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Qantas non-stop PER to LHR?

Old 18th Dec 2017, 01:46
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yes hope it succeeds. But the cynic in me says that if QF had an aircraft that would do SYD/MEL direct to LHR then PER wouldn't have been an option. Hope they keep it going after they get 777X and they can do direct LHR from East Coast.
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Old 18th Dec 2017, 02:08
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Originally Posted by Chad Gates
Is Don
My own personal feeling is that some East Coast based pilots in QF are hoping that if this fails, the aircraft will be transferred back east, bringing with that more opportunities in their base of choice. I think youíd be hard pressed to find a West Coast based pilot with the same defeatist thoughts. Only an opinion.
Yes Chad. Thatís possible. Fact is though that if PER-LHR fails it will probably not result in more airframes for the East coast, but the same number, and no Perth base and a net decrease in aircraft and opportunities.

Iím East coast based but have decided to commute to PER. I would love all 53 aircraft crewed from the East coast but it ainít gonna happen.
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Old 18th Dec 2017, 03:34
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Can someone please explain to me why it is in anyone’s best interest for the PER-LHR route to fail?
I don't think anyone wants to see it fail. I suspect, what is is going on is more nuanced, an anxiety about the potential TOO fail, and what if it does go wrong. A lot has been staked on this working.

There is precedent, Jetstar Pacific, Jetstar Asia(s) "400 aircraft by 2020", Air Asia X joint venture (forgetting to tell Tony Fernandes), RedQ, Jetstar HKG, Jetstar Japan. None of those ships have really come in. There have been so many announcements & ventures that are going to be the "next greatest thing" anydaynow.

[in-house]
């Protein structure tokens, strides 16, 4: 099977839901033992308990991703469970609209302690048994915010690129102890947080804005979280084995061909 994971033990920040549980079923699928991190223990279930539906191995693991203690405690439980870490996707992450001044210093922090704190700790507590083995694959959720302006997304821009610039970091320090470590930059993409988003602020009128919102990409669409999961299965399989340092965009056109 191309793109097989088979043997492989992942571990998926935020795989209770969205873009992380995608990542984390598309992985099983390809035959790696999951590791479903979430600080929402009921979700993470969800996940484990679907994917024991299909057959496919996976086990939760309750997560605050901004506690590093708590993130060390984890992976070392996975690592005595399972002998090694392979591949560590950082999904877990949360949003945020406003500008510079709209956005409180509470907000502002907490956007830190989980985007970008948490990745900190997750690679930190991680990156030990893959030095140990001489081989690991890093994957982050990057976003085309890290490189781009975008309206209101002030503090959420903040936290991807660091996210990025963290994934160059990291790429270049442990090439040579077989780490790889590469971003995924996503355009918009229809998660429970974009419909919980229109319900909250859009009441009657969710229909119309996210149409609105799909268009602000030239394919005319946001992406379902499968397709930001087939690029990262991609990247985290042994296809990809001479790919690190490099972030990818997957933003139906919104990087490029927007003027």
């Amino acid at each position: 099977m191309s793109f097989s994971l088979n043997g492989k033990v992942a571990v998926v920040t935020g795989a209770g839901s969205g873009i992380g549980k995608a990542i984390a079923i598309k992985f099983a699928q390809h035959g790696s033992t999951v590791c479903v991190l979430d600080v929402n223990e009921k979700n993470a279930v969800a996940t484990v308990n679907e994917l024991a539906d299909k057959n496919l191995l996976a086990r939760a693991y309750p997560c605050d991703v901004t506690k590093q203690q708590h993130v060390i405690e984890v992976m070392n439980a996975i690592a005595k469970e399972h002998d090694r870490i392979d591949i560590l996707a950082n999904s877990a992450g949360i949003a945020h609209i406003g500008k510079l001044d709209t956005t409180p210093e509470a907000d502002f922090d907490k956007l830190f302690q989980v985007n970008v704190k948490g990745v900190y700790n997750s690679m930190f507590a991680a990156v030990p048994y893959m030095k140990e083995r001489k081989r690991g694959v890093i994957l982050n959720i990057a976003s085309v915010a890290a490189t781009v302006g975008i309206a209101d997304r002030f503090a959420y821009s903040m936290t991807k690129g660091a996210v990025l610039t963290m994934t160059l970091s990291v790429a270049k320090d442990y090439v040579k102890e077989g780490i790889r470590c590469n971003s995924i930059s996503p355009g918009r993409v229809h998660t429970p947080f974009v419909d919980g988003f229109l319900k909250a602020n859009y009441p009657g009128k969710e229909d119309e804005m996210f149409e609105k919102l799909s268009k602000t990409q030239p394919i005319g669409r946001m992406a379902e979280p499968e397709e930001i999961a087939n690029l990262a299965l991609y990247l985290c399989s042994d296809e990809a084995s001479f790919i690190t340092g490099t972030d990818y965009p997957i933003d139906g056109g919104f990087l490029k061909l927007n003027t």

I for one wish it to succeed, but it appears to be a highly complex plan that involves just more than one challenging sector. Everything has to go just right every day to get this right, from LAX to LHR. When it comes to aviation, that increases my anxiety level about the sustainability of the plan and ultimately commercial success.

Sources indicate a recent lightning strike for one of the new 787's, grounding it for 3 days with 50 exit points found. What is plan B here?

He is a legendary storyteller, management by narrative & announcement. Operational success requires more than just good PR skills. The execution has left a trail of wreckage behind, understandably, this history makes people nervous.
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Old 18th Dec 2017, 03:51
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I certainly don’t want to see it fail, would love to see Aussie airlines in former glory.

The skygod comment directly related to the don’t you know who I am comment, well the way I read it smelt of arrogance.....

The ole how do you know a pilot at a party? Don’t worry he will tell you!

And yes thread drift I know skygods are in the minority I just happen to know a few of them.

Great for QF any expansion and will be great to see internal movement!
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Old 18th Dec 2017, 04:21
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Originally Posted by Global Aviator

The skygod comment directly related to the donít you know who I am comment, well the way I read it smelt of arrogance.....